I write a blog on HR issues, and I can’t sit by and watch the shenanigans at NBC without pleading for some common sense. It’s not a stretch to ask — if this is how they treat the talent, how do they treat their regular employees?
I have one question. What would Jack Donaghy do? [WWJDD]
I know NBC picked Leno over Conan — and I know they’re okay with this tough, strategic, and bold decision. (barf) Nevertheless, here’s a copy of the email I sent to NBC. Feel free to write your own.
From: Laurie Ruettimann <firstname.lastname@example.org>
To: JOHN.ECK@nbc.com, Jeff.Gaspin@nbc.com, JEFF.ZUCKER@nbc.com, email@example.com, STEVE.CAPUS@nbc.com, ALLISON.GOLLUST@nbc.com, PAULA.MADISON@nbc.com, CORY.SHIELDS@nbc.com, JOHN.WALLACE@nbc.com, David.Verdi@nbc.com, Jeff.Zucker@nbc.com, Bob.Wright@nbc.com, LYNN.CALPETER@nbc.com, DICK.EBERSOL@nbc.com, MARK.HOFFMAN@nbc.com, MICHAEL.PILOT@nbc.com, firstname.lastname@example.org, MARC.CHINI@nbcuni.com, Alyssa.Corcoran@nbcuni.com, MICHAEL.BASS@nbcuni.com, MICHAEL.PILOT@nbcuni.com, Ron.Lamprecht@nbcuni.com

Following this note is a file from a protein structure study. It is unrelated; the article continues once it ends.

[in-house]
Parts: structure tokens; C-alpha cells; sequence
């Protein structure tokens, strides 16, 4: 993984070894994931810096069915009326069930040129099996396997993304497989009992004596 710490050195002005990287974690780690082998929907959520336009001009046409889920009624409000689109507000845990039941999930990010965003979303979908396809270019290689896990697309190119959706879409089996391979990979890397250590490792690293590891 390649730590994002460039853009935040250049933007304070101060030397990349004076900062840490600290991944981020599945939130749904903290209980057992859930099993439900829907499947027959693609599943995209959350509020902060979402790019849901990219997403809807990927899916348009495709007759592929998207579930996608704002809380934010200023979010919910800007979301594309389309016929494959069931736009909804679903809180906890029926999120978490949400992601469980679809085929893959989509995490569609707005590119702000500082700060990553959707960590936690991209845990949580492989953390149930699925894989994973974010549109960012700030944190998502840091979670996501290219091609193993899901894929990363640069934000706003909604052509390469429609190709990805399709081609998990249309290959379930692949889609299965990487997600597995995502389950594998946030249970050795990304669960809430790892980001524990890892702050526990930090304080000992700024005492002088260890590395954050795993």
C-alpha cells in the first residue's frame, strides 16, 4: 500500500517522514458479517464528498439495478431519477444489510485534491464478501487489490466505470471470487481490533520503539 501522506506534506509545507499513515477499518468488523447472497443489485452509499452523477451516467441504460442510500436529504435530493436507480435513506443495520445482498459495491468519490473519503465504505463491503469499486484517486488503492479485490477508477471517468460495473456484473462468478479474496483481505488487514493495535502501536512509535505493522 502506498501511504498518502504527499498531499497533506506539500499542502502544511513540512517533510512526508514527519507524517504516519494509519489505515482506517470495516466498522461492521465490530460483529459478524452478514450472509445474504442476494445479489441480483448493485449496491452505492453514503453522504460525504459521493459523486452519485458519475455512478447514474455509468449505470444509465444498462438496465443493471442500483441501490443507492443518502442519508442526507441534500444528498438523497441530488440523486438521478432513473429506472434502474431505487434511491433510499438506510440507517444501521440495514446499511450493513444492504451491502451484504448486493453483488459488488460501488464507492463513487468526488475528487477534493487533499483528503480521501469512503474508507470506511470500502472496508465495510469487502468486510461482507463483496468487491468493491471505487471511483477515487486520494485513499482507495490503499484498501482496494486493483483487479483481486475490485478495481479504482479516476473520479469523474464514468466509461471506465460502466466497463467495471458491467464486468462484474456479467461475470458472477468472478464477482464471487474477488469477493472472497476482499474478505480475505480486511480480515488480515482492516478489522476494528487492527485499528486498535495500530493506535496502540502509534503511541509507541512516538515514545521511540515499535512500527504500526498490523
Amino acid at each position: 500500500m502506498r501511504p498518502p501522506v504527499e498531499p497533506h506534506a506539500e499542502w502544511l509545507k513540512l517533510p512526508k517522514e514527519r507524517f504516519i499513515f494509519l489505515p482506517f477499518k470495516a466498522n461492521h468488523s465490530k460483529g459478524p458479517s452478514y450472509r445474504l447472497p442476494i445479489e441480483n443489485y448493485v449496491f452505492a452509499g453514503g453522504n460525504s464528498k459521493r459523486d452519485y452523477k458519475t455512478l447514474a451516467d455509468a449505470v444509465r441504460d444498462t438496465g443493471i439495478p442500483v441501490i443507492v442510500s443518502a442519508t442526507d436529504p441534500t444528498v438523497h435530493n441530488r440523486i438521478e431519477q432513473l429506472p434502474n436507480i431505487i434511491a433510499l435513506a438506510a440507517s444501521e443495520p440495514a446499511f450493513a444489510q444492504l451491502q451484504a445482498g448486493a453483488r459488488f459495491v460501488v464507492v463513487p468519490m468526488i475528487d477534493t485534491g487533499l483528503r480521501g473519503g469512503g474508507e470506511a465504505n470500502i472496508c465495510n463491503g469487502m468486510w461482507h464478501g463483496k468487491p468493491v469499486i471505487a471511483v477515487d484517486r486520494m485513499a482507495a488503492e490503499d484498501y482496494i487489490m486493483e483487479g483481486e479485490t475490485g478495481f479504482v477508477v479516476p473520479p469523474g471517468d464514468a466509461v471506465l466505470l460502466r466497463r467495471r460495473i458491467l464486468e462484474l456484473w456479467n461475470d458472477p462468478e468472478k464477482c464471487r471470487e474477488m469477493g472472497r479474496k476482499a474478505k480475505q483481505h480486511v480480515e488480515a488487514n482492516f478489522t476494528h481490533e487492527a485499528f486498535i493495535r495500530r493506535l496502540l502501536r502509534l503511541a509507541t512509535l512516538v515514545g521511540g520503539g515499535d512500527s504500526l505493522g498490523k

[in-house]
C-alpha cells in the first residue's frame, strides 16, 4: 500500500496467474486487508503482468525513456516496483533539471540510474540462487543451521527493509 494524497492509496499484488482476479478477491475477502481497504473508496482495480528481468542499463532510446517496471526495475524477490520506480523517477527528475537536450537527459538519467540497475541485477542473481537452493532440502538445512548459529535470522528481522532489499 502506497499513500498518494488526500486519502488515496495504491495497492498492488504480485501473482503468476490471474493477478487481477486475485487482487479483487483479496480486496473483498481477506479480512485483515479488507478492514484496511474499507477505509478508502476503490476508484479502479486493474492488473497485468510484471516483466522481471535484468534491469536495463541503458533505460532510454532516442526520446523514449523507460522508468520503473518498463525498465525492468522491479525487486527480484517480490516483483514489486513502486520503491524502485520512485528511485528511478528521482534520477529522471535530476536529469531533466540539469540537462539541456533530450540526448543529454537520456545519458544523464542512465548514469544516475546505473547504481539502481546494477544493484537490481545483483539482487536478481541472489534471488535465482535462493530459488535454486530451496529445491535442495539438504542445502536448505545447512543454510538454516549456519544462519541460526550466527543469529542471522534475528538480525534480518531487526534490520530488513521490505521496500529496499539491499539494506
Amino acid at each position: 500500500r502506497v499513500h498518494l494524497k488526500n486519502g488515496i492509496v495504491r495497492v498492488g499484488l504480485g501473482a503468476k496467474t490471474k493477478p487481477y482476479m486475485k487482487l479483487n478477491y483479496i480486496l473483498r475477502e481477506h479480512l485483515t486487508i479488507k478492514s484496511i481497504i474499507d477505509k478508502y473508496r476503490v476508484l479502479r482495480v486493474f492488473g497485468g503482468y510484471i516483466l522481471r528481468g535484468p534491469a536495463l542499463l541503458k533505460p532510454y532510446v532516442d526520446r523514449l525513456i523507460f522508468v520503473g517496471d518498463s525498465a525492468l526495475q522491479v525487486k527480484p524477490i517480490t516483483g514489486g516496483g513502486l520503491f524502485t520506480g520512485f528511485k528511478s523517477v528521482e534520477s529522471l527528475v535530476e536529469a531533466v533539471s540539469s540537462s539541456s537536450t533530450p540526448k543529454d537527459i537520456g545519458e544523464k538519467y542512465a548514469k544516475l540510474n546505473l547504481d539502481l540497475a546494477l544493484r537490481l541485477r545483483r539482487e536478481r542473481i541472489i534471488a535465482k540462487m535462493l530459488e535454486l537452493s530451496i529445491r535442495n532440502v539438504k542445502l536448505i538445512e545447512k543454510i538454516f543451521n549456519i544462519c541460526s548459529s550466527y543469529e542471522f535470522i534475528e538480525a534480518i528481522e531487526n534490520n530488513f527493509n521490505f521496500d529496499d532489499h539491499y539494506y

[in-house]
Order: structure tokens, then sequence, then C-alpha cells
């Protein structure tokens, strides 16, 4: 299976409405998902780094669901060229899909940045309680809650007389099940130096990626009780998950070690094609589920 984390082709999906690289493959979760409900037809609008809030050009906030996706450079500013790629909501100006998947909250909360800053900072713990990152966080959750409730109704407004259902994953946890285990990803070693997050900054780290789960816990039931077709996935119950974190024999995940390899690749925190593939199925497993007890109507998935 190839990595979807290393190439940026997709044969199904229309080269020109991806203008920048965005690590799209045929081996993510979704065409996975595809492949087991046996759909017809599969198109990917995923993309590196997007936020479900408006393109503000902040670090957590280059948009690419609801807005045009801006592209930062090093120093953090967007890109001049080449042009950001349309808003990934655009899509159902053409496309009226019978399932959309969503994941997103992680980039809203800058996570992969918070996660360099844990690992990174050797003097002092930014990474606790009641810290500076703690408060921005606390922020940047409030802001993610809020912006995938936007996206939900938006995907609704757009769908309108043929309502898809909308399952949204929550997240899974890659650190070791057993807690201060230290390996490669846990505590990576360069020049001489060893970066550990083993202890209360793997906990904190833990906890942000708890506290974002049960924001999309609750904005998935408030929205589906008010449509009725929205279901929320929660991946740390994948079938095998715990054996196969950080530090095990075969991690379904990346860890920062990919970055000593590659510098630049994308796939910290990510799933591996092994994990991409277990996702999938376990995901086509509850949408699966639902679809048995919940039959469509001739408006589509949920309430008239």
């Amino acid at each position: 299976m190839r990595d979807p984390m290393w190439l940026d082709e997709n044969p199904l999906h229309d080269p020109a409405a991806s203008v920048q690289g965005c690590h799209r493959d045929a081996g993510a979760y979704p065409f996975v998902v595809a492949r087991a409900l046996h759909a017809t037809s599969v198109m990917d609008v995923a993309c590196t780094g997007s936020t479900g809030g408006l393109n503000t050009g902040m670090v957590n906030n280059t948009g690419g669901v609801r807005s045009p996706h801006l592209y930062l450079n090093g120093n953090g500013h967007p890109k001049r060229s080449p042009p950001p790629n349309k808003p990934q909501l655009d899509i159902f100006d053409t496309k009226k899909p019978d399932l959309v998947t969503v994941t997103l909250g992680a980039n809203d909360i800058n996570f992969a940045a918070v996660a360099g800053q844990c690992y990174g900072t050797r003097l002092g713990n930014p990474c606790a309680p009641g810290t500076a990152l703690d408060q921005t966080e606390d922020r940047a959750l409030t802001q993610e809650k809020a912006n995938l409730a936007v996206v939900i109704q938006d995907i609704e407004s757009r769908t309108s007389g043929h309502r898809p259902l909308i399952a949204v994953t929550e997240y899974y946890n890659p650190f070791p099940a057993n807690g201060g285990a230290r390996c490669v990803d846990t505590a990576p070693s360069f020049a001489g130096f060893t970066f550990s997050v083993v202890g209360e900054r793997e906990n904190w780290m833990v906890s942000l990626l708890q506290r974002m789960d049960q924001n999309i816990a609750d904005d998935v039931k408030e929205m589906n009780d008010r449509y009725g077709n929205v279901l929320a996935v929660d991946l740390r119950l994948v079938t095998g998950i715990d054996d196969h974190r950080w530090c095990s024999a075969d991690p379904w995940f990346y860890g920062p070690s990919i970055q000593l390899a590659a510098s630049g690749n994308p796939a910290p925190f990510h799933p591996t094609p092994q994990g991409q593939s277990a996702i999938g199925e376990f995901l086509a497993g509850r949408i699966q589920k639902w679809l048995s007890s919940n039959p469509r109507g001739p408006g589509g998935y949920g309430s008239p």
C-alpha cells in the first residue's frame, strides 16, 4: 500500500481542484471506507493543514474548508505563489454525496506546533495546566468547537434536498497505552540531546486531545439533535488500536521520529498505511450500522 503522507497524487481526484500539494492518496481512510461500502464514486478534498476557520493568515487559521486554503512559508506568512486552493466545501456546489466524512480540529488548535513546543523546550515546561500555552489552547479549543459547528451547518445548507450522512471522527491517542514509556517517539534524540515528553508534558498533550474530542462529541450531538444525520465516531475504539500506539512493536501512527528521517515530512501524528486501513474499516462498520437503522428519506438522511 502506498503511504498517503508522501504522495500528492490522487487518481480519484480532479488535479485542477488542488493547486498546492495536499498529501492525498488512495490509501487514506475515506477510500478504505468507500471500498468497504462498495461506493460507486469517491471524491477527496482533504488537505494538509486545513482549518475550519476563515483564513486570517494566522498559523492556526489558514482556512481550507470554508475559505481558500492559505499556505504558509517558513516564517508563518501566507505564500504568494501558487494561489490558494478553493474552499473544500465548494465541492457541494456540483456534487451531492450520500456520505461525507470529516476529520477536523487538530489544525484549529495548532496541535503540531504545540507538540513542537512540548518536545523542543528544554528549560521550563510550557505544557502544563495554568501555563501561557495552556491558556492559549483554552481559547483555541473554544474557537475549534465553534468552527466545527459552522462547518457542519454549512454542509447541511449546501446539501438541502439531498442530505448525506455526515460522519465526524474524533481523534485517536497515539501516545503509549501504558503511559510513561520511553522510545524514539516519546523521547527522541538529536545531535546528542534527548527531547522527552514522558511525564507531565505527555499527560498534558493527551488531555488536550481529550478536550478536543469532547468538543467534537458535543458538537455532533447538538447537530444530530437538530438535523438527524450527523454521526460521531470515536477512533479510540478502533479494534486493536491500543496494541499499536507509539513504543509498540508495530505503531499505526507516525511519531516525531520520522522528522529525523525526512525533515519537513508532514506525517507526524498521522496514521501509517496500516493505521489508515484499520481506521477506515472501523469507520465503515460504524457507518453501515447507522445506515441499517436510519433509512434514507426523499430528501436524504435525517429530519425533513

Date: Tue, Jan 12, 2010 at 6:24 PM
Subject: Talent Management 101: Your Late Night Woes
This is the worst example of a talent management process in the history of mankind. Human Resources professionals around the world are doing a better job than NBC/Universal. When you’re doing it worse than HR, you’re doing it wrong.
Keep Conan at 11:35. Let Jay go to FOX. This is talent management 101.
*h/t to consumerist for the email addresses!